Carl Van Doren
Most historical novels are nothing if they are not historical—and they are not historical. In particular, they have a way of finding in the past what the present assumes must have been there. In the ordinary historical novel a character visiting the Salem custom house about 1845 or thereabouts, and finding the surveyor of the port a youngish, shy man, "handsome with his mane of heavy hair and the dark eyes, half-melancholy and half amused," would be certain to recognize Nathaniel Hawthorne and likely to have a premonition that the surveyor was even then writing a novel on some such theme as, say, adultery in early Massachusetts.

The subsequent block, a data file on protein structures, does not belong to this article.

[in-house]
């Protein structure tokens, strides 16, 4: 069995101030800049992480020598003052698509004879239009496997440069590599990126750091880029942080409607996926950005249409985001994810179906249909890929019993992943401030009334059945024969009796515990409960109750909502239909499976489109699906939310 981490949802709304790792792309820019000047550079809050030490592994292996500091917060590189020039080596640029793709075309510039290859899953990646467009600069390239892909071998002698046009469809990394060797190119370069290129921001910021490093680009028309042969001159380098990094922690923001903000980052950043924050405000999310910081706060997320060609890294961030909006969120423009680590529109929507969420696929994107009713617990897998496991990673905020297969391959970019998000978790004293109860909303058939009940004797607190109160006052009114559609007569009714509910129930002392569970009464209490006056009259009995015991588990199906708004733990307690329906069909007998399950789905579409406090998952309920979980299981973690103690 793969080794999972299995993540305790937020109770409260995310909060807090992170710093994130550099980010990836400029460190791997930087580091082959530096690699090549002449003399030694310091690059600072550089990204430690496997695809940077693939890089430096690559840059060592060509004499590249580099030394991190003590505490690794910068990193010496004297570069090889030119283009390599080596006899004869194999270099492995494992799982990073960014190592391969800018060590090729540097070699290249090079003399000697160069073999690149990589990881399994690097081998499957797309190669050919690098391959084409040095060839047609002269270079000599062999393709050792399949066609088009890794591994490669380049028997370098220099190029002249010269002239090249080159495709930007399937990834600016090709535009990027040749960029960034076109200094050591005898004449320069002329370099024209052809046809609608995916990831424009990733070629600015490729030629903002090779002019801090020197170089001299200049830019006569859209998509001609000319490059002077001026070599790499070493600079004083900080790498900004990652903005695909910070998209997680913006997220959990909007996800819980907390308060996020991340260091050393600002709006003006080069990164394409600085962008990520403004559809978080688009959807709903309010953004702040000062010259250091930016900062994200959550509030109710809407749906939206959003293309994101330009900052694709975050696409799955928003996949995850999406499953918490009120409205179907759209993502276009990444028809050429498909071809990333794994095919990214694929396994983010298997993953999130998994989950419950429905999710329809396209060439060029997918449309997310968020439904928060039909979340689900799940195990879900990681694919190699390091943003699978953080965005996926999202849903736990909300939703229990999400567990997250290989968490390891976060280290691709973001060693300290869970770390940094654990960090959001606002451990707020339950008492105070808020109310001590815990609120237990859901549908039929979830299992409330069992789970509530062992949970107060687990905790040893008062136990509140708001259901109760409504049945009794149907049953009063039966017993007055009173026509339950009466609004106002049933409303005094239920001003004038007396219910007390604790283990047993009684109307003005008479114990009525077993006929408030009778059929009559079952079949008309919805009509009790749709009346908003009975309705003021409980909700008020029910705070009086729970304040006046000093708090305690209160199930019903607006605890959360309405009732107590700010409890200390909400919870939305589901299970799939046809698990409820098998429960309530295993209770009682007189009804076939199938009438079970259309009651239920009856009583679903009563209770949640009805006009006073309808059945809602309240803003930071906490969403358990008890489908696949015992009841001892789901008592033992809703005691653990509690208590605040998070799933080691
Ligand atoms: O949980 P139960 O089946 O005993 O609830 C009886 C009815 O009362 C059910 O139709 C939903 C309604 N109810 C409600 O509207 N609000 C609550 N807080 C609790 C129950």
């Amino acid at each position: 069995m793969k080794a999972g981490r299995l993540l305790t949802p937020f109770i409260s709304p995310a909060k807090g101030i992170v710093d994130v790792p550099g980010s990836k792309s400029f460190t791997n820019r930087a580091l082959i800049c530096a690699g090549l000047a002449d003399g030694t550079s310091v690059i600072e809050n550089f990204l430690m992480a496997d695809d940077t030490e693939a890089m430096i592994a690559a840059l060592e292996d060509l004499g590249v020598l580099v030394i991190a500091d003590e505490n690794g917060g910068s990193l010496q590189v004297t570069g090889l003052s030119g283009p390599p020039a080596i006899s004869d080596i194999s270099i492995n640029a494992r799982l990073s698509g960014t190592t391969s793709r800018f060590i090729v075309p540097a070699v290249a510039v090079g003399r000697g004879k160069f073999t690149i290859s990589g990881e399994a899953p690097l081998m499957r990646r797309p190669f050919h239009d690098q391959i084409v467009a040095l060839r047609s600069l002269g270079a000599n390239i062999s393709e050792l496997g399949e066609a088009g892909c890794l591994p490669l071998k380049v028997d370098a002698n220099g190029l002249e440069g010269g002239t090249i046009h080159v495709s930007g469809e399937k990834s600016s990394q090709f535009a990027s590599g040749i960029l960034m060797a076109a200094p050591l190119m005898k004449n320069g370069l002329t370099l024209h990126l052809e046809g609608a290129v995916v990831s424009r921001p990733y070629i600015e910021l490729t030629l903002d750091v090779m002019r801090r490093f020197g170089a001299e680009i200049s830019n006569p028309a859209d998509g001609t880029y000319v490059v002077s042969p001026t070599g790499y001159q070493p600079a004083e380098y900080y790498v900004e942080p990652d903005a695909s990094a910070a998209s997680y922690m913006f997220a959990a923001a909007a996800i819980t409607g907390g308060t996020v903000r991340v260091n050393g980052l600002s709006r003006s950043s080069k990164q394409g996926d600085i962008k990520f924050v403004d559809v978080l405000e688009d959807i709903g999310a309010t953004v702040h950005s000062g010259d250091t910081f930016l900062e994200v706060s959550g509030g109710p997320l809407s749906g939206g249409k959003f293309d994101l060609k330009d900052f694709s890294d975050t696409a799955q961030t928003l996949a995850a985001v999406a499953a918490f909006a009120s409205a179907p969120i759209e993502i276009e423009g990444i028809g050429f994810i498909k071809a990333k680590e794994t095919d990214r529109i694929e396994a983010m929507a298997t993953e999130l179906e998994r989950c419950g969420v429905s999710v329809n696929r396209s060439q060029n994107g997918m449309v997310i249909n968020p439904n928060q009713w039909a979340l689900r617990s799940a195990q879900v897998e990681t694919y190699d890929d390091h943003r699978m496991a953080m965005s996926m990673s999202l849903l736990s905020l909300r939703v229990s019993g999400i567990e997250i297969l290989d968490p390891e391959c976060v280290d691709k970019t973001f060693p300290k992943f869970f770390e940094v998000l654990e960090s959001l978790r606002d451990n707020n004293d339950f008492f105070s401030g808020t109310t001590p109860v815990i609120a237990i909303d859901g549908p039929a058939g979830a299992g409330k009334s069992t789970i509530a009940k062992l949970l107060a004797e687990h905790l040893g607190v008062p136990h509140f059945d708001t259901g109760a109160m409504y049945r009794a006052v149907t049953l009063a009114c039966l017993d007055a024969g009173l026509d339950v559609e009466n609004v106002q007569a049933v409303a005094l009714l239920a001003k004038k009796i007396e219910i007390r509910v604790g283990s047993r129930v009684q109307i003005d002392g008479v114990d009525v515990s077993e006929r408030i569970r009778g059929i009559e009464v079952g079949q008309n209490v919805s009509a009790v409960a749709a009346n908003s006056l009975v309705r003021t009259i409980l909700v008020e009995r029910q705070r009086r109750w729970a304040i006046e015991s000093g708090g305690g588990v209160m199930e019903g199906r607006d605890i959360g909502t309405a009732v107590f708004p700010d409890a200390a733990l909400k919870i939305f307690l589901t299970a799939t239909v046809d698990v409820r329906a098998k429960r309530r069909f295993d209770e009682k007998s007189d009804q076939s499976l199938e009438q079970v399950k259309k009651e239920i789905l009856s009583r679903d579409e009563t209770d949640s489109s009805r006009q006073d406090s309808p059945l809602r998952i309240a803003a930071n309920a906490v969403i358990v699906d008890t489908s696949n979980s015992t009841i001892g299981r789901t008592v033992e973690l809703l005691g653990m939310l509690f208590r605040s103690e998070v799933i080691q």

Esther Forbes is not an ordinary historical novelist. In "The Running...
(The entire section is 506 words.)